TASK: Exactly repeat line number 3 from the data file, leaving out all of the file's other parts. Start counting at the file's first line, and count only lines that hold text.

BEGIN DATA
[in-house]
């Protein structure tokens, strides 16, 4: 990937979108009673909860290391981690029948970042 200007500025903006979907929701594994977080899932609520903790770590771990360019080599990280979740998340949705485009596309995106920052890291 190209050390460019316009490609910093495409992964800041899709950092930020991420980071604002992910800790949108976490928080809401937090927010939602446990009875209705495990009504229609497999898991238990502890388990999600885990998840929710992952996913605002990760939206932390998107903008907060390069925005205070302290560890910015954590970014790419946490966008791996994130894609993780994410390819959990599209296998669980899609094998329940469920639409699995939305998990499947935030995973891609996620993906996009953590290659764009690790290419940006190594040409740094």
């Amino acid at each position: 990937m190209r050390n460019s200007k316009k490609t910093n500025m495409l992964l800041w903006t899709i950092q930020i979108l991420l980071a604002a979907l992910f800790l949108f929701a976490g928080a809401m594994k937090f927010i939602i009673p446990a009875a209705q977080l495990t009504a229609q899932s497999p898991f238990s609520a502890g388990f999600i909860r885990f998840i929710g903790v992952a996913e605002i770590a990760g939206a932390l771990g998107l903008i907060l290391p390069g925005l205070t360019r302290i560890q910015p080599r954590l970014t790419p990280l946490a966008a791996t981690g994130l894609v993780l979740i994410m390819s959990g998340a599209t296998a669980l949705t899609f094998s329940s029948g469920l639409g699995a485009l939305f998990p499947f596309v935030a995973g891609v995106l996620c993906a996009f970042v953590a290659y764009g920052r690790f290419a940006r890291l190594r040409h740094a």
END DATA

């Amino acid at each position: 990937m190209r050390n460019s200007k316009k490609t910093n500025m495409l992964l800041w903006t899709i950092q930020i979108l991420l980071a604002a979907l992910f800790l949108f929701a976490g928080a809401m594994k937090f927010i939602i009673p446990a009875a209705q977080l495990t009504a229609q899932s497999p898991f238990s609520a502890g388990f999600i909860r885990f998840i929710g903790v992952a996913e605002i770590a990760g939206a932390l771990g998107l903008i907060l290391p390069g925005l205070t360019r302290i560890q910015p080599r954590l970014t790419p990280l946490a966008a791996t981690g994130l894609v993780l979740i994410m390819s959990g998340a599209t296998a669980l949705t899609f094998s329940s029948g469920l639409g699995a485009l939305f998990p499947f596309v935030a995973g891609v995106l996620c993906a996009f970042v953590a290659y764009g920052r690790f290419a940006r890291l190594r040409h740094a």